Sediment Microscopy:
No stain was used in most cases, since most of the formed elements of interest were visible without any added colorant.
Specimens collected before and after the 12-hour samples were inspected just to be certain they contained no casts or other important formed elements;  this was verified and the specimens put aside.
In all cases, the usual calcium oxalate (weddelite) crystals formed upon standing, especially at lower temperatures as would be expected.  There was also some uric acid, amorphous phosphate, and other, typical crystals.

Figure 1.  Typical microscopic appearance of all centrifuged samples (except for the 12-hour);  in other words, there were virtually  no formed elements of interest.

Magnification: 100x.
Click for larger image


Figure 2.  Casts of any kind were extremely scarce in most centrifuged samples (except the 12-hour).  Shown here:  an isolated hyaline cast from a 3.5-hour post-workout centrifuged sample.  This was the only cast or cast-like element noted in any of the non-12-hour  samples.  

Magnification 100 x.
Click for larger image



Figure 3.  The "resting" 12-hour sample, obtained from Trial 1 of the experiment.  Note the dense, brownish cast composed of hemoglobin / degraded RBCs.  There were many such casts in the sample.





Figure 3a:  Another view of the 12-hour sample from Trial 1.  Some of these casts served as nucleation points for calcium oxalate crystals that later formed in vitro.   The RBC casts, not the crystals, were the important elements.

Magnification: 100 x.
Click for larger image




Figure 4.  The "waking" 12-hour sample, obtained in Trial 2 of the experiment.  Casts, when evident, were very diffuse ("pre-casts"), but there was significant hemoglobin / degraded RBC debris.


Magnification 100 x.

Click for larger image


Discussion:


A relatively short period of powerlifting-- a maximally-strenuous, anaerobic exercise-- caused significant but temporary nephrologic changes in a healthy test subject.  These transient changes appeared almost exclusively in those specimens collected approximately 12 hours post-workout.  Their predominant microscopic feature was abundant hemoglobin residue and/or heavily-degraded erythrocytes.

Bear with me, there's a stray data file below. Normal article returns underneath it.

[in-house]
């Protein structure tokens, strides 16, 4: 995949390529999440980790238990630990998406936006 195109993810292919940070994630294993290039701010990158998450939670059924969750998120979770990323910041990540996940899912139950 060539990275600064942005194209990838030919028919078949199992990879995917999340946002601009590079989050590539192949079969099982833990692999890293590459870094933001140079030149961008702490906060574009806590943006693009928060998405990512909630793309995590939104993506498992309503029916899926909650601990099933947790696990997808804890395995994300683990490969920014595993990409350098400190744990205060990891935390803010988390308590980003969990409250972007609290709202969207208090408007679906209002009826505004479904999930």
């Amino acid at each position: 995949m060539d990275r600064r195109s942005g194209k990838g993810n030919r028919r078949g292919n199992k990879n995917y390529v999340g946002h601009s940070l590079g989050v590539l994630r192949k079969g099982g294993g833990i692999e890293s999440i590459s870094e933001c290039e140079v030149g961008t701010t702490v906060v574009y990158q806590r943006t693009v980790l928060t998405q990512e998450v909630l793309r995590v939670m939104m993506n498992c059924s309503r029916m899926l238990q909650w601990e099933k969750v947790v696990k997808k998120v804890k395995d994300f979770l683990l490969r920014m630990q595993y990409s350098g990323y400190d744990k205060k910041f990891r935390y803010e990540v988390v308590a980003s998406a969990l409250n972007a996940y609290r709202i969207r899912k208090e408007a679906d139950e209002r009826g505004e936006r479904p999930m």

All other specimens pre- and post-workout were studied carefully under the microscope but showed virtually no transformation, with the possible exception of increased crystal formation.  One sample contained crystalloid masses of what appeared to be ammonium biurate, but their identity was not confirmed.  There was not enough crystal formation to deem noteworthy, however.
The 12-hour samples indicated a fairly sudden but temporary leakage of blood into the renal filtrates.  It is commonly-known that strenuous exercise can increase glomerular permeability, allowing macromolecules and erythrocytes to pass into renal filtrates.  In the present experiment, the concentration of hemoglobin and/or degraded erythrocytes in the 12-hour samples suggested a definite but delayed increase in glomerular permeability.
Although the turbidity observed in the chilled 12-hour samples was most likely protein, the urine reagent strips did not detect it.  While it may be that the proteins released during the experiment were not the ones for which the test was designed, it seems even more likely that there was interference.  The test strips will detect albumins but not globulins, even though both were probably present in the sample.  It is important to realize here that, if the relatively gigantic red blood cells were able to pass the glomeruli en masse, the globulins would easily have passed as well.  We might even expect the contents of the urine here to have reflected the relative composition of blood plasma proteins;  this composition, in turn, may have been special for a subject who powerlifted and consumed large amounts of dietary protein.  In any case, a more generalized lab method for protein could have yielded better results here.  The use to which the strips were put in this experiment was not quite the intended one;  however, it did give some rough figures to suggest there were no glaring abnormalities (e.g., glucosuria, aciduria / alkalinuria) in the test subject.